According to Thomas Hobbes, human beings are a bundle of desires or passions and aversions. And to live is to fulfill the desire and passion one after the other continually. Human beings have sense and reason too. However, Hobbes does not consider reason as innate to human beings, and there is nothing inherently good or bad about human beings.
They develop reason and deliberative faculties through their senses and language. But passion is stronger and more potent than reason. The role of reason consists of helping human beings in the fulfilment of their desires and passions. And it is this fulfilment or unfulfilment of desire or passion that causes felicity or happiness and pain in human beings.
According to Thomas Hobbes, only a sovereign with absolute power could establish peace and order. The sovereign is an artificial construct and represents the multitude of free and equal subjects who come together to constitute it. It could be in the form of one man or an assembly of men. But as a sovereign body, it must represent the will of the multitude in one indivisible voice. The sovereign authority that Hobbes was envisaging is both absolute and indivisible.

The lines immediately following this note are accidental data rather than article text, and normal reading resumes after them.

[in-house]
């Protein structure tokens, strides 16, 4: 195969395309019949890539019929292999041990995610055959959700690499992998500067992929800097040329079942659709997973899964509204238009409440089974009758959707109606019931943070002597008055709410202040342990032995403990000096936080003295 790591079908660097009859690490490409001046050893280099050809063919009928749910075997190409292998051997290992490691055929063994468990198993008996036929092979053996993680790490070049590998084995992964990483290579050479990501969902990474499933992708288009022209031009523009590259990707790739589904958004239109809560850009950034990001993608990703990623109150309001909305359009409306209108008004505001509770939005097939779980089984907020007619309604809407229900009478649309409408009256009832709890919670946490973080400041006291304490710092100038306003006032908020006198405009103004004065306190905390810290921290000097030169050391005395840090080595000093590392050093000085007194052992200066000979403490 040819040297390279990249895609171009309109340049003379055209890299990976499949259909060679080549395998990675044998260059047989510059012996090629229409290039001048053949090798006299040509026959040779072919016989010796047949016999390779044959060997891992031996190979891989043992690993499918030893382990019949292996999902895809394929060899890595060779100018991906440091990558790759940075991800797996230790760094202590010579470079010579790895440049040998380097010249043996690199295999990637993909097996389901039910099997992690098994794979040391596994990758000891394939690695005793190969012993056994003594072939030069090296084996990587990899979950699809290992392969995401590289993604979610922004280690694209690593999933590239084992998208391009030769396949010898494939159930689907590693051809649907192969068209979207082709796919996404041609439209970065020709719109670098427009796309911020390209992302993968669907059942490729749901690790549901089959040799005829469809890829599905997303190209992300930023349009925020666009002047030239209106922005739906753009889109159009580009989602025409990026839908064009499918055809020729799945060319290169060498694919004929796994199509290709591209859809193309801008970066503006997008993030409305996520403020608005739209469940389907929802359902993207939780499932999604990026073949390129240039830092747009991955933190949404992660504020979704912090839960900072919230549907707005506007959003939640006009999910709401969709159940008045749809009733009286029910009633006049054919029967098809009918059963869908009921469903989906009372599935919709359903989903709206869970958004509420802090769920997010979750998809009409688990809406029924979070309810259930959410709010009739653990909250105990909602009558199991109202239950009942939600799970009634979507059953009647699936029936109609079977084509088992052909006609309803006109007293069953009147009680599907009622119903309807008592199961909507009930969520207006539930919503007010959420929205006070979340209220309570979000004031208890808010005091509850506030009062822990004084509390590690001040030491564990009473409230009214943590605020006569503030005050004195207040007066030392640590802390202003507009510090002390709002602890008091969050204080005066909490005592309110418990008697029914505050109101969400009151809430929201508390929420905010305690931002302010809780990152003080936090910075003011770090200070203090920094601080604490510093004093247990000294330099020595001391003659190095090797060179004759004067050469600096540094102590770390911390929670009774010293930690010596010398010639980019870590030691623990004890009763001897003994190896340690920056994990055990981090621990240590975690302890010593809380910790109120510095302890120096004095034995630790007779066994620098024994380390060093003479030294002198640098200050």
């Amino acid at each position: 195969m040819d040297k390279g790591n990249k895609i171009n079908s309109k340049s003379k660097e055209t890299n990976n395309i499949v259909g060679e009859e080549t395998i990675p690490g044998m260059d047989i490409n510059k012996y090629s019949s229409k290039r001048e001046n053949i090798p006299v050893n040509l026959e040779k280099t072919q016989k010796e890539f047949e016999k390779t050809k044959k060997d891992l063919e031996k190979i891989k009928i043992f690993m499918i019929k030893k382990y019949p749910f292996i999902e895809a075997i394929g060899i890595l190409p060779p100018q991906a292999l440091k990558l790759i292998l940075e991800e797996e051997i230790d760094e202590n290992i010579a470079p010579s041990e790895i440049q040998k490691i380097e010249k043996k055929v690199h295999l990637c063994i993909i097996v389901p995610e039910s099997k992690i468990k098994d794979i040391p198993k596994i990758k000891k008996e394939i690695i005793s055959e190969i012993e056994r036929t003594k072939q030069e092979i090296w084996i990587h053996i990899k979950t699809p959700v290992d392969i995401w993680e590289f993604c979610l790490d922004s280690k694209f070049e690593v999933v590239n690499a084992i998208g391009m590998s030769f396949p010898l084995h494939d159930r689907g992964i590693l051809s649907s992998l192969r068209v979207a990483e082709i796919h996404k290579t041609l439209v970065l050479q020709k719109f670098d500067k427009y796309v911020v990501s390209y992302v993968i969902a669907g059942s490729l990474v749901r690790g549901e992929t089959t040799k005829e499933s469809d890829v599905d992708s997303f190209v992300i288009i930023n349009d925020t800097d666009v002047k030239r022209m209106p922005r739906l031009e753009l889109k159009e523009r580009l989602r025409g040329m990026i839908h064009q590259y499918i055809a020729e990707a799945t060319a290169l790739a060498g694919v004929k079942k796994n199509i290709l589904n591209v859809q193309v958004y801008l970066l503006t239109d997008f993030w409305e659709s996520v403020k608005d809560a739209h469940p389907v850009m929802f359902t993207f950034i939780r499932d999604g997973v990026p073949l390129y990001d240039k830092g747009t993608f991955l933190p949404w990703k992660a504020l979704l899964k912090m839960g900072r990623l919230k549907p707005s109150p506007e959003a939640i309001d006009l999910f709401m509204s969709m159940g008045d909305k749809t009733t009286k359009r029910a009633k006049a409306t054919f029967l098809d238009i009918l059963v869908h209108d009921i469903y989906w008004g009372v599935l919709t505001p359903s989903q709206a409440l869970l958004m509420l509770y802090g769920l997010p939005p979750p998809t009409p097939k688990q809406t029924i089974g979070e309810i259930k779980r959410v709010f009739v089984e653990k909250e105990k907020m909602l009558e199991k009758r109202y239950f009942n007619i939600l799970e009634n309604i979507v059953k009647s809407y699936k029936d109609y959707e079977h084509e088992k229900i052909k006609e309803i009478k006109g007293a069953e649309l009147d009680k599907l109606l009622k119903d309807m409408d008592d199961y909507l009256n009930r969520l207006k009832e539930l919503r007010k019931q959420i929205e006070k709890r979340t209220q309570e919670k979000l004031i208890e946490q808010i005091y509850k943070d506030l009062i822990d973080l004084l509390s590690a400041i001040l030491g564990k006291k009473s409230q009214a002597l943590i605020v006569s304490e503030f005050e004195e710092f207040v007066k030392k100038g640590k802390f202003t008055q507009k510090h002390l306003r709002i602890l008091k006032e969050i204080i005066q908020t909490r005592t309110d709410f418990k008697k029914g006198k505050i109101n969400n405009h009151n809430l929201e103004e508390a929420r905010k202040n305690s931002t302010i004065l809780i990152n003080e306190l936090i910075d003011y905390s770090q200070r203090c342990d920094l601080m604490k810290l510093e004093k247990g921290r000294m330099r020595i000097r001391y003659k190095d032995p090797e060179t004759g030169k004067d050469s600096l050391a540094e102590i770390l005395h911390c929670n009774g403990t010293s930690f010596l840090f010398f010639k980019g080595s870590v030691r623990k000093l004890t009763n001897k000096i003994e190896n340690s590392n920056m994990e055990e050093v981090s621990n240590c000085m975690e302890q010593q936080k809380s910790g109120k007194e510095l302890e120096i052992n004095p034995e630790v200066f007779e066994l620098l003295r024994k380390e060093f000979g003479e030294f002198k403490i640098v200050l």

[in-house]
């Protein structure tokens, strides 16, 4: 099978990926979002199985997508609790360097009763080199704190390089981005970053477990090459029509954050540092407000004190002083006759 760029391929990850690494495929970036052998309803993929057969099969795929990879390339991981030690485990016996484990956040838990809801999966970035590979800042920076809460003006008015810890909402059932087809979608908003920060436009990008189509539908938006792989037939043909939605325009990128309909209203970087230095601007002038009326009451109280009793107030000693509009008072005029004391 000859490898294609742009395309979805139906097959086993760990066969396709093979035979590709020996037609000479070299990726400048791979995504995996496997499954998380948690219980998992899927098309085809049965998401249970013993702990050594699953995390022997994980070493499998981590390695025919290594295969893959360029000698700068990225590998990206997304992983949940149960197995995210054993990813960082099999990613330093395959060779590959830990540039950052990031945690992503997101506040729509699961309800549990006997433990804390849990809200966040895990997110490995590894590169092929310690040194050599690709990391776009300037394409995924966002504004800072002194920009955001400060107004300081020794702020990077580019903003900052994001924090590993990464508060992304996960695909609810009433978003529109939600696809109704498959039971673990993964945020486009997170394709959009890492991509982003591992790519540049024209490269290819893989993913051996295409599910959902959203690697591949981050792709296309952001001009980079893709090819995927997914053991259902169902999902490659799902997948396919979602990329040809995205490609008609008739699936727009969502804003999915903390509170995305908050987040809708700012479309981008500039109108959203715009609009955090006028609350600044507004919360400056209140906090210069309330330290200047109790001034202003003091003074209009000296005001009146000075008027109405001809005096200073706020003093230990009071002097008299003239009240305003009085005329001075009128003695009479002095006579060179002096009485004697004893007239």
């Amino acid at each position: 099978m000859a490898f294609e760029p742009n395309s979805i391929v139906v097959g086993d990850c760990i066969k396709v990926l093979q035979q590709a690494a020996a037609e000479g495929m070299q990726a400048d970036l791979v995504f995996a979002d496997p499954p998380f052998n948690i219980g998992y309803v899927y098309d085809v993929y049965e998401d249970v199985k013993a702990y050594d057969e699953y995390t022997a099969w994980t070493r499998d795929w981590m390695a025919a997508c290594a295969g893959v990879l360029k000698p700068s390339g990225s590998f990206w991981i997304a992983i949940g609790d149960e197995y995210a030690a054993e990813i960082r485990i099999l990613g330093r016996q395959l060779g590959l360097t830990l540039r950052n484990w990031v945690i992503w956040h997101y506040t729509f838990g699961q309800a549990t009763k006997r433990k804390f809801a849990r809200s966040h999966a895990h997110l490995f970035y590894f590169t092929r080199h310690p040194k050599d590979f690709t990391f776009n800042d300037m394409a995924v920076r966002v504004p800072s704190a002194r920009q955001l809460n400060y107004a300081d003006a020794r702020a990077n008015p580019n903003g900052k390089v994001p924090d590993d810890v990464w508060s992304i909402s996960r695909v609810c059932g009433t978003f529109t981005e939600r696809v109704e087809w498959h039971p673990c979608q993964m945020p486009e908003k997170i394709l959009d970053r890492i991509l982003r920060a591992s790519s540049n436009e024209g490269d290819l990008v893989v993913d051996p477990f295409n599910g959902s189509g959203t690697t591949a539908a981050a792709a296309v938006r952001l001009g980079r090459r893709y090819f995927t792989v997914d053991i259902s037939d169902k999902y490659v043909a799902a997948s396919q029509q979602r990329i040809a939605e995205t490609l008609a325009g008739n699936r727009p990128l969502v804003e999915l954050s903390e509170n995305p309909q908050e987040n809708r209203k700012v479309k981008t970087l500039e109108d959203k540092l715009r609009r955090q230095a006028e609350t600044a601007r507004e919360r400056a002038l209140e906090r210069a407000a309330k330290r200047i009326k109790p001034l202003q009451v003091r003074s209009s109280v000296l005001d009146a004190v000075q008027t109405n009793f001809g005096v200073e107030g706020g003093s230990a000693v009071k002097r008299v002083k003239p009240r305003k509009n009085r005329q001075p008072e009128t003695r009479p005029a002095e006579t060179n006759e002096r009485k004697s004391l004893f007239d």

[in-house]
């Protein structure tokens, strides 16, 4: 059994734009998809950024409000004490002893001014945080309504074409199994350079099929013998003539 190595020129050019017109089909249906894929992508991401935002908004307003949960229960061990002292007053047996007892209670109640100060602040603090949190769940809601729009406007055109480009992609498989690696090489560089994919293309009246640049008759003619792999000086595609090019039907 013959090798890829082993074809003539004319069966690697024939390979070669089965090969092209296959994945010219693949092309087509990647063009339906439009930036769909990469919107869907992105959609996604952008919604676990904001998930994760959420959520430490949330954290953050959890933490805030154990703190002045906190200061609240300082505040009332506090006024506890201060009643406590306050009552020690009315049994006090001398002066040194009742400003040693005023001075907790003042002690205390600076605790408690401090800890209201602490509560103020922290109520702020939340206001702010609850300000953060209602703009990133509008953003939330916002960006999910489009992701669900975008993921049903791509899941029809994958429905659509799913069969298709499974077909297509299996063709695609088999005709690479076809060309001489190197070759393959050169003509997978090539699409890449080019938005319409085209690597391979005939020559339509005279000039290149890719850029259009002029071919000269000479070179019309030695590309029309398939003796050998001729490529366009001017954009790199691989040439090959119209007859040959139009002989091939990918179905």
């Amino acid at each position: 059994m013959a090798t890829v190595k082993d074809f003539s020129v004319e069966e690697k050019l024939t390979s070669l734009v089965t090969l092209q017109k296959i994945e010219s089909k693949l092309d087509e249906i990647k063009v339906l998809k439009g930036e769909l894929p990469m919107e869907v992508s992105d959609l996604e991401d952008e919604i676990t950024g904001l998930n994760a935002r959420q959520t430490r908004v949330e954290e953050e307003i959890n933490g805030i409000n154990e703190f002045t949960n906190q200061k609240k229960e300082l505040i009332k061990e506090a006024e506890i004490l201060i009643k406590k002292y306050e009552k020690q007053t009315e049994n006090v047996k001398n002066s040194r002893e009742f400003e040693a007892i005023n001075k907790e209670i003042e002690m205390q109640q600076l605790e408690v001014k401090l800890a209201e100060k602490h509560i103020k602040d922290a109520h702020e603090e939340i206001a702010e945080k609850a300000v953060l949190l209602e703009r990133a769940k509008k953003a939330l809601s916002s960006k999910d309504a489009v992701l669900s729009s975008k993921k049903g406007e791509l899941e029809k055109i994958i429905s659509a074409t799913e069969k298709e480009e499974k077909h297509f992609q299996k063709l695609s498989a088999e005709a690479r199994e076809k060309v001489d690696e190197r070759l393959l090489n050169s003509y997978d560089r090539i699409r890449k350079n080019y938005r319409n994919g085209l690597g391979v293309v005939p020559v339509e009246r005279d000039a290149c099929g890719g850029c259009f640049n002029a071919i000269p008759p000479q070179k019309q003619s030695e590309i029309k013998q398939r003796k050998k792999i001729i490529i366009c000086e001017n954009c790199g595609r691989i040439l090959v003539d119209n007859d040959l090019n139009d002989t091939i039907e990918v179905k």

Hobbesian state of nature is a perpetual state of war, which is a war of every man against every man. This description of the state of nature follows from the characterization of the human being as a bundle of desire and aversion. Their dominant traits that are the source of perpetual conflicts and war of each against all are completion for power, a mutual sense of insecurity or fear of life from violent and sudden death, and excessive pride or vainglory.
The command of the sovereign is the law that must be obeyed. The sovereign must possess the means to enforce its command, that is law. However, Hobbes thought that the sovereign would exercise this power minimally and leave maximum areas of human life free from interferences or regulations. Thus he equates the longevity of the sovereign with the prosperity of its subjects. So the laws should be minimal.
Hobbes gives the right to revolt to the individuals in a condition, when the existing sovereign violates the first law of nature, that is when it lacks the requisite power and authority to enforce peace or order and fail to arbitrate among the warring factions and groups, and thus rendering civic and peaceful life impossible.
His theory of politics and sovereignty has guided the international relations and the foreign policies of the sovereign nation-states. In the absence of an arbitrating authority in the international arena, the sovereign states tend to operate like the individual in the Hobbesian state of nature.